Hof van Iddekinge

Court of Iddekinge

The Golden Age had a seamier side in the shapes of slave trade and slavery. That was also true for the city of Groningen, that established its own chamber of the West-Indische Compagnie with a ship yard at the Noorderhaven [North Harbor]. From here ships sailed to the coasts of Africa to buy enslaved Africans, ship them across the Atlantic and return with colonial wares.

Prominent citizens of Groningen invested in this lucrative trade and in plantations in Suriname and the Antilles. After the abolishment of slavery in 1863 not the enslaved but their owners were compensated financially for their loss of ‘property’.

This equally dramatic and profitable era did not remain limited to the Dutch overseas terrritories; it can be traced in Dutch society to the present day. Traces of the colonial past and of the slavery that accompanied it are linked to the locations you can find walking the city or taking one of the four bike tours in the province. In that respect you will be drawn into an as yet unfamiliar historical past. Afterwards you will never again experience Groningen and its surroundings areas in the same way.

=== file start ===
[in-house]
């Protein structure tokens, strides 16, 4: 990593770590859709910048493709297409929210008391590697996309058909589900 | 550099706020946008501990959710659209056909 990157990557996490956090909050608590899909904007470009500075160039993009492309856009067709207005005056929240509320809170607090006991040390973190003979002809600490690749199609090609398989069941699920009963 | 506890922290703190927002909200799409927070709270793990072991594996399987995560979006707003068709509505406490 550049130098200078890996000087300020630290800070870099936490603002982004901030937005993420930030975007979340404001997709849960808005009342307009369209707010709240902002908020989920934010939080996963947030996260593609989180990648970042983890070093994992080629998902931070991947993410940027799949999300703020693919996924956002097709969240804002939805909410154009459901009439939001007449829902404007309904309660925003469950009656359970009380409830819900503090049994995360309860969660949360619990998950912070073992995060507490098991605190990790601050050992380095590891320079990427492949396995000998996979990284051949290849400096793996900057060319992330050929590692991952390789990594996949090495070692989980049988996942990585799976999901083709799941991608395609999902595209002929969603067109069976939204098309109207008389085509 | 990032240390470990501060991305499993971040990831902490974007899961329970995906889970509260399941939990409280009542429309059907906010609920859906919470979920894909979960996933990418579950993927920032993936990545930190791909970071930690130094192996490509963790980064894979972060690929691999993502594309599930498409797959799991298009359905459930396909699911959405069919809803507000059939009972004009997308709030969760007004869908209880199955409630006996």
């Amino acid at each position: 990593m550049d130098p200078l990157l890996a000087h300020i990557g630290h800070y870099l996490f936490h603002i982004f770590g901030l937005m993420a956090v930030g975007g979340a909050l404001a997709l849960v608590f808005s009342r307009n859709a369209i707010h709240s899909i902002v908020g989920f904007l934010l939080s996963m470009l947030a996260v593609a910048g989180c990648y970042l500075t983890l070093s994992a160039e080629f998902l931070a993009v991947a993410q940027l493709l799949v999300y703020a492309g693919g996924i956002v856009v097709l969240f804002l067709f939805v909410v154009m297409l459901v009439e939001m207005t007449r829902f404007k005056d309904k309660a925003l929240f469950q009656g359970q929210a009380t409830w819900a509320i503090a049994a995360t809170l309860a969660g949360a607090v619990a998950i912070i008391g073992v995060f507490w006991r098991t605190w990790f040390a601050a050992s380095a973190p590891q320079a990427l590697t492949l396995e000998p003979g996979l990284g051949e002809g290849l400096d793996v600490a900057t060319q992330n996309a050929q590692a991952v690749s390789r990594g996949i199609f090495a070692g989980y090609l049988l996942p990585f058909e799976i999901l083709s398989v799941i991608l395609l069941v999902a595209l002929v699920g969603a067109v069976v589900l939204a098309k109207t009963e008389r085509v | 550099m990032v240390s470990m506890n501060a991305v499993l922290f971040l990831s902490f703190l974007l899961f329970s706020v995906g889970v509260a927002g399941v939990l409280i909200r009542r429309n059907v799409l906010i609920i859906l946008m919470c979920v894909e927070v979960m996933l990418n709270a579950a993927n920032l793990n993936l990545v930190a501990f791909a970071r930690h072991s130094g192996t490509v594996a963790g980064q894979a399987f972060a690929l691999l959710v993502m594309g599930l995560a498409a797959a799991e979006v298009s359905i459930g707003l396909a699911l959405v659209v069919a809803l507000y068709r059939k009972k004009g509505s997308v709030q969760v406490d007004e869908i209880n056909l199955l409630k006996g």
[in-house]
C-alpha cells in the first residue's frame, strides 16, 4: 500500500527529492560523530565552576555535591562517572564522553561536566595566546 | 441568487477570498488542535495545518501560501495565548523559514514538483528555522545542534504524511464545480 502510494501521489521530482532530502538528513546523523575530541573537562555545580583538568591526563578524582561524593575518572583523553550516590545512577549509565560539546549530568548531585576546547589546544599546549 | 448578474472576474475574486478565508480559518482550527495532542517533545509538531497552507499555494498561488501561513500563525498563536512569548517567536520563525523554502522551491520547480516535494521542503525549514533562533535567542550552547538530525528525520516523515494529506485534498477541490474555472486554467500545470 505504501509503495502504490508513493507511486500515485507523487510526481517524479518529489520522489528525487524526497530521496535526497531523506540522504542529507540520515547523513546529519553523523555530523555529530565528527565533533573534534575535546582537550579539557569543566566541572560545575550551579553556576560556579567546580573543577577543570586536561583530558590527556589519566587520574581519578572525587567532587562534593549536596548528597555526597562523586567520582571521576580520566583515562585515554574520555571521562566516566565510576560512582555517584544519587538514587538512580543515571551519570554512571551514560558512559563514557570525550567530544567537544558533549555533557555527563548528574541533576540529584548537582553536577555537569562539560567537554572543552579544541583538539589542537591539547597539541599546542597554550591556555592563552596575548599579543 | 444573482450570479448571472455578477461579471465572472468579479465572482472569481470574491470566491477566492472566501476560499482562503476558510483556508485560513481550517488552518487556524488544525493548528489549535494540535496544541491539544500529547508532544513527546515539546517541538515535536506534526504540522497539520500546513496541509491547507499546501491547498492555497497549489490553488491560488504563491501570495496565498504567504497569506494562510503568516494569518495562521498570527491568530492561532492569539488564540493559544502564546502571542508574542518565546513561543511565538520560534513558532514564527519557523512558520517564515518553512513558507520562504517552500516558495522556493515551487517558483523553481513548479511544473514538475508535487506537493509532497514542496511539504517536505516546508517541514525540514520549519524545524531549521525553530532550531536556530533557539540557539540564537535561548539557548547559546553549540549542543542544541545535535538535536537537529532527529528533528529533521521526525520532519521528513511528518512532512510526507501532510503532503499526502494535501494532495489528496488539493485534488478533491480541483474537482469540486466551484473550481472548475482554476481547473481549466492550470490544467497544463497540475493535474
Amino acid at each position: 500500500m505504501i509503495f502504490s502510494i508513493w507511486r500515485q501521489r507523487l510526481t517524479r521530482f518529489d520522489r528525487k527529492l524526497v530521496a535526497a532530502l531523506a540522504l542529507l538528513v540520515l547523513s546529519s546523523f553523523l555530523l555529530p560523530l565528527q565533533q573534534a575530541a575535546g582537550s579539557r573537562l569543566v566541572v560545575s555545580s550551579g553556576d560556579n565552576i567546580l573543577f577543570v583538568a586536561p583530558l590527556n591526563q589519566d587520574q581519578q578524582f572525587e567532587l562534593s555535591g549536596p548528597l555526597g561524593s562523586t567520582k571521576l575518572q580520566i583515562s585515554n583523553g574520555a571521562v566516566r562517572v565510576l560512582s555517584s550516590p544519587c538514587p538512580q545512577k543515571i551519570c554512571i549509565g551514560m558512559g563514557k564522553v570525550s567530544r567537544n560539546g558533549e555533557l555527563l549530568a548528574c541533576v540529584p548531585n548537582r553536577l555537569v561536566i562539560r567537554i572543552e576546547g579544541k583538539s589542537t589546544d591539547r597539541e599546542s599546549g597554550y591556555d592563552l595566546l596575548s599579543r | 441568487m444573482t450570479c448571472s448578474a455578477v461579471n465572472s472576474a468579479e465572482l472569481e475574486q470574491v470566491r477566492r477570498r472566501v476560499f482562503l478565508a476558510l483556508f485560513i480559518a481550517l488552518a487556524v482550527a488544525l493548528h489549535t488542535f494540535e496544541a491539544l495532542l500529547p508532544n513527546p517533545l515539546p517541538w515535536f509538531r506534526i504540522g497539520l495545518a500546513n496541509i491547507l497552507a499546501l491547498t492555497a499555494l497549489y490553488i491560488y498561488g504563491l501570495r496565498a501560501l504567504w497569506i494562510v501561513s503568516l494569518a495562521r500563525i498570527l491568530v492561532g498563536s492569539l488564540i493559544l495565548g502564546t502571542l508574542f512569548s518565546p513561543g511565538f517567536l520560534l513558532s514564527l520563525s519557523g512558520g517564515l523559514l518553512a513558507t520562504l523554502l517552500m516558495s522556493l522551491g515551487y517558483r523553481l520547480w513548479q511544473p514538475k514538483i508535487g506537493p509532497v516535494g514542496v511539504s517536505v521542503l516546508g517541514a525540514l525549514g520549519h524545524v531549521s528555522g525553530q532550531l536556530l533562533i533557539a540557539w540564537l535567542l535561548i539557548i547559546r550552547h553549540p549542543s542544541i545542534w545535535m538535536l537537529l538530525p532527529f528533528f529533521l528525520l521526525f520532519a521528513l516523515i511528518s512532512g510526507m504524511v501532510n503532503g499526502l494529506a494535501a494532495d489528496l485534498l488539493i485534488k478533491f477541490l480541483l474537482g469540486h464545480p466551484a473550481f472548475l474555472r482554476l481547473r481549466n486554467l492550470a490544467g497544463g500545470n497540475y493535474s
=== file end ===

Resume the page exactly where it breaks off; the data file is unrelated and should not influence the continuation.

Sinds ik de Gids Slavernijverleden Amsterdam gelezen heb, kijk ik met heel andere ogen naar deze stad. Vreemd genoeg wordt de stad niet alleen meer opwindend, maar ook veeleisender om te verkennen. “Nieuw toerisme” zou niet alleen voyeuristisch moeten zijn. Het zou een reis moeten zijn om het begrip van onze menselijkheid te verdiepen zonder ontkenning van de duistere zijden hiervan zoals slavernij. Dit boek is een prachtige wegwijzer.

Ayu Utami author, Jakarta

What a revelation: Groningen beyond its gas and grain. This guide exposes an unsuspected goldvein: that of the slavery past of the province. Walk or take a bike ride past the hidden histories along the Reitdiep and its branches in the city and surrounding areas.

Frank Westerman author of a.o. 'De graanrepubliek' and 'El Negro en ik'